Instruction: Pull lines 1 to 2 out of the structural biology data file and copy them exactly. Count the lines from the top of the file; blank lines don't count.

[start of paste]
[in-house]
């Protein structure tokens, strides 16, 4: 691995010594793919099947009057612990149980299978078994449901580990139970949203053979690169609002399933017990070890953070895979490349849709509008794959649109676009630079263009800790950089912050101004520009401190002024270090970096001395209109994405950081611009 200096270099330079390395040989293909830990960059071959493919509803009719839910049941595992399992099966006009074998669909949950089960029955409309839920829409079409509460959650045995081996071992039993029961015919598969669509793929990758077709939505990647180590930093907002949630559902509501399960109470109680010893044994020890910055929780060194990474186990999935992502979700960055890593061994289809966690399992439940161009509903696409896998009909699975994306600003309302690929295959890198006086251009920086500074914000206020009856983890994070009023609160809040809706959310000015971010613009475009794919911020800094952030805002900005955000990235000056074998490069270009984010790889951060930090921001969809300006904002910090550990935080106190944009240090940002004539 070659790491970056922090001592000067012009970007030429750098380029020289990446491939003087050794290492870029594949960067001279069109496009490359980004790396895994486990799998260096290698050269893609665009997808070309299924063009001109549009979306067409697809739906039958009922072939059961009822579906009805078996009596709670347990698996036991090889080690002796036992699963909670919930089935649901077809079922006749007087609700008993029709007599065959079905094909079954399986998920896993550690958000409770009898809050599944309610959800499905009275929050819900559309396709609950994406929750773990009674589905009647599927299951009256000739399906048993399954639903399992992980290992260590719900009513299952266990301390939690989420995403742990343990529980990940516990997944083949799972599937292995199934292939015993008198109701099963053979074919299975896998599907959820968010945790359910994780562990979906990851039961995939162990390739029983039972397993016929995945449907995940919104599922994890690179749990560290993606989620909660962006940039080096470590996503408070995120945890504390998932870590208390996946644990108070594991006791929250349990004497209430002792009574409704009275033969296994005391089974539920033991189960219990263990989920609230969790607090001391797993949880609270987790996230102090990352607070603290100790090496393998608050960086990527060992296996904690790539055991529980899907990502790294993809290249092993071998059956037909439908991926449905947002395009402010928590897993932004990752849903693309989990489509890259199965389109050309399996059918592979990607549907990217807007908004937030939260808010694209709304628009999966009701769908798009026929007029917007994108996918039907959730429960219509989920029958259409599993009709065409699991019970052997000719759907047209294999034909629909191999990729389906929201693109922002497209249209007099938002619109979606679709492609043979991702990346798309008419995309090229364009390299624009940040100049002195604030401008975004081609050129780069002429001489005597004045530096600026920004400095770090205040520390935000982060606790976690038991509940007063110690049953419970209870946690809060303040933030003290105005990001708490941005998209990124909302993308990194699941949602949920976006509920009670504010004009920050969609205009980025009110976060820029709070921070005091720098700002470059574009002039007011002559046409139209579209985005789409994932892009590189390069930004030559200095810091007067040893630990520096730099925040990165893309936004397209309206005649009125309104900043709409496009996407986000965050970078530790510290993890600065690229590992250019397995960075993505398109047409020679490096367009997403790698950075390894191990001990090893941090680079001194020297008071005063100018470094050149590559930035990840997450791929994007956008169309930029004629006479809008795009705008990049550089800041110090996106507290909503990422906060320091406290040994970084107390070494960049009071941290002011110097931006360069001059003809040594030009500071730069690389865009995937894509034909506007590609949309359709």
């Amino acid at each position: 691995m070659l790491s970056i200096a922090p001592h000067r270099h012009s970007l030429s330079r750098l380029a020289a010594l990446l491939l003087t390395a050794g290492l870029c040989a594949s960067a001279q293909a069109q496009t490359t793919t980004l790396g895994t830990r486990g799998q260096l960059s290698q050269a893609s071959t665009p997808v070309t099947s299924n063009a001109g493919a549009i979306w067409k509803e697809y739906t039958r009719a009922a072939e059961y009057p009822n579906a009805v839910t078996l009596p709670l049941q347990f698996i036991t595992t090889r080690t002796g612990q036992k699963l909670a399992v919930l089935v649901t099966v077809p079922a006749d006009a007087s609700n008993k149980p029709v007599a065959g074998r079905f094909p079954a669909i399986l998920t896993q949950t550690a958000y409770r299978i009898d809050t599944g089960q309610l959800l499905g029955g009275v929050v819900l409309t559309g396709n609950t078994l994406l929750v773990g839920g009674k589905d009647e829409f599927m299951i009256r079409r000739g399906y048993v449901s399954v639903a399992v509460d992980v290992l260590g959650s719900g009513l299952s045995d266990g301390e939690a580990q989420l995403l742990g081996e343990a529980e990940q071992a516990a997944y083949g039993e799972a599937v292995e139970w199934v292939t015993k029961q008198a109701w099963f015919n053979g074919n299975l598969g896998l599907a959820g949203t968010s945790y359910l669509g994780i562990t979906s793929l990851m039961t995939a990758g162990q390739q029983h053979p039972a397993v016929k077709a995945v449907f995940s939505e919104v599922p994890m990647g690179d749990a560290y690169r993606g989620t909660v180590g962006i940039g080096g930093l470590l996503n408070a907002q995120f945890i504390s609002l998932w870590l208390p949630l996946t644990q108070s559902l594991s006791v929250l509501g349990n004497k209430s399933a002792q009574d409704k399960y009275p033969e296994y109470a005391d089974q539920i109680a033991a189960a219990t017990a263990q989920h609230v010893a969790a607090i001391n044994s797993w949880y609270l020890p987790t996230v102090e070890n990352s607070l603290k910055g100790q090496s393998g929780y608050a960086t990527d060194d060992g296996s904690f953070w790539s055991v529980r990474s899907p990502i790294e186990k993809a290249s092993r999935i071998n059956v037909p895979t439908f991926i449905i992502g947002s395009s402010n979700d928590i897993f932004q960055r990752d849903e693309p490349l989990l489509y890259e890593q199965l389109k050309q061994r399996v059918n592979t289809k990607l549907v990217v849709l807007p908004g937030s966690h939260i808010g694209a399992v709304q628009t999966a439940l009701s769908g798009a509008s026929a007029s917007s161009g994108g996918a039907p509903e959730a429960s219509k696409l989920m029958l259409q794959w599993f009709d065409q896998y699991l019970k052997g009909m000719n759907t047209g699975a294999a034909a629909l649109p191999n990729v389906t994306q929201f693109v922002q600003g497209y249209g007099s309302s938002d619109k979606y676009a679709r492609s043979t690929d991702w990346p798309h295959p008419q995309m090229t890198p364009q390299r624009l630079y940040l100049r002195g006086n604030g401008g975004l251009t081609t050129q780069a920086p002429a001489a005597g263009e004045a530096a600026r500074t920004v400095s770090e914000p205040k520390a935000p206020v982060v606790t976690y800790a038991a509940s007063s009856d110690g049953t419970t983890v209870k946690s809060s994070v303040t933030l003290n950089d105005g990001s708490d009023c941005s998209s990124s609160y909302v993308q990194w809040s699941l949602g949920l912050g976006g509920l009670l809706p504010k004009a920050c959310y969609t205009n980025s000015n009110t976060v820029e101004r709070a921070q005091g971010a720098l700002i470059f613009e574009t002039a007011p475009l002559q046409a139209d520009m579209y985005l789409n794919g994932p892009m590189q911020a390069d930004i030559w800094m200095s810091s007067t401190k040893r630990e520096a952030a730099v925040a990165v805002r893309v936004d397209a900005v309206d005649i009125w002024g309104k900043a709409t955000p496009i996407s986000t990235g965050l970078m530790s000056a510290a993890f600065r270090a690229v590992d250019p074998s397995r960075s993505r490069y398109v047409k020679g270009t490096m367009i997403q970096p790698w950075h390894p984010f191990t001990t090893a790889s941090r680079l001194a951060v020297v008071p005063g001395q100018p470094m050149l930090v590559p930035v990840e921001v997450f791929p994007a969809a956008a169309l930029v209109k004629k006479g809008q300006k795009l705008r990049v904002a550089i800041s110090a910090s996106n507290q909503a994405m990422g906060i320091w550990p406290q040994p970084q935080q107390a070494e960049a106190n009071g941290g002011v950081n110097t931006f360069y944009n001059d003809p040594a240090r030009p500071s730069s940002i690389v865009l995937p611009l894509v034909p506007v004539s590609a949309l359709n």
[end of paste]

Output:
[in-house]
């Protein structure tokens, strides 16, 4: 691995010594793919099947009057612990149980299978078994449901580990139970949203053979690169609002399933017990070890953070895979490349849709509008794959649109676009630079263009800790950089912050101004520009401190002024270090970096001395209109994405950081611009 200096270099330079390395040989293909830990960059071959493919509803009719839910049941595992399992099966006009074998669909949950089960029955409309839920829409079409509460959650045995081996071992039993029961015919598969669509793929990758077709939505990647180590930093907002949630559902509501399960109470109680010893044994020890910055929780060194990474186990999935992502979700960055890593061994289809966690399992439940161009509903696409896998009909699975994306600003309302690929295959890198006086251009920086500074914000206020009856983890994070009023609160809040809706959310000015971010613009475009794919911020800094952030805002900005955000990235000056074998490069270009984010790889951060930090921001969809300006904002910090550990935080106190944009240090940002004539 070659790491970056922090001592000067012009970007030429750098380029020289990446491939003087050794290492870029594949960067001279069109496009490359980004790396895994486990799998260096290698050269893609665009997808070309299924063009001109549009979306067409697809739906039958009922072939059961009822579906009805078996009596709670347990698996036991090889080690002796036992699963909670919930089935649901077809079922006749007087609700008993029709007599065959079905094909079954399986998920896993550690958000409770009898809050599944309610959800499905009275929050819900559309396709609950994406929750773990009674589905009647599927299951009256000739399906048993399954639903399992992980290992260590719900009513299952266990301390939690989420995403742990343990529980990940516990997944083949799972599937292995199934292939015993008198109701099963053979074919299975896998599907959820968010945790359910994780562990979906990851039961995939162990390739029983039972397993016929995945449907995940919104599922994890690179749990560290993606989620909660962006940039080096470590996503408070995120945890504390998932870590208390996946644990108070594991006791929250349990004497209430002792009574409704009275033969296994005391089974539920033991189960219990263990989920609230969790607090001391797993949880609270987790996230102090990352607070603290100790090496393998608050960086990527060992296996904690790539055991529980899907990502790294993809290249092993071998059956037909439908991926449905947002395009402010928590897993932004990752849903693309989990489509890259199965389109050309399996059918592979990607549907990217807007908004937030939260808010694209709304628009999966009701769908798009026929007029917007994108996918039907959730429960219509989920029958259409599993009709065409699991019970052997000719759907047209294999034909629909191999990729389906929201693109922002497209249209007099938002619109979606679709492609043979991702990346798309008419995309090229364009390299624009940040100049002195604030401008975004081609050129780069002429001489005597004045530096600026920004400095770090205040520390935000982060606790976690038991509940007063110690049953419970209870946690809060303040933030003290105005990001708490941005998209990124909302993308990194699941949602949920976006509920009670504010004009920050969609205009980025009110976060820029709070921070005091720098700002470059574009002039007011002559046409139209579209985005789409994932892009590189390069930004030559200095810091007067040893630990520096730099925040990165893309936004397209309206005649009125309104900043709409496009996407986000965050970078530790510290993890600065690229590992250019397995960075993505398109047409020679490096367009997403790698950075390894191990001990090893941090680079001194020297008071005063100018470094050149590559930035990840997450791929994007956008169309930029004629006479809008795009705008990049550089800041110090996106507290909503990422906060320091406290040994970084107390070494960049009071941290002011110097931006360069001059003809040594030009500071730069690389865009995937894509034909506007590609949309359709």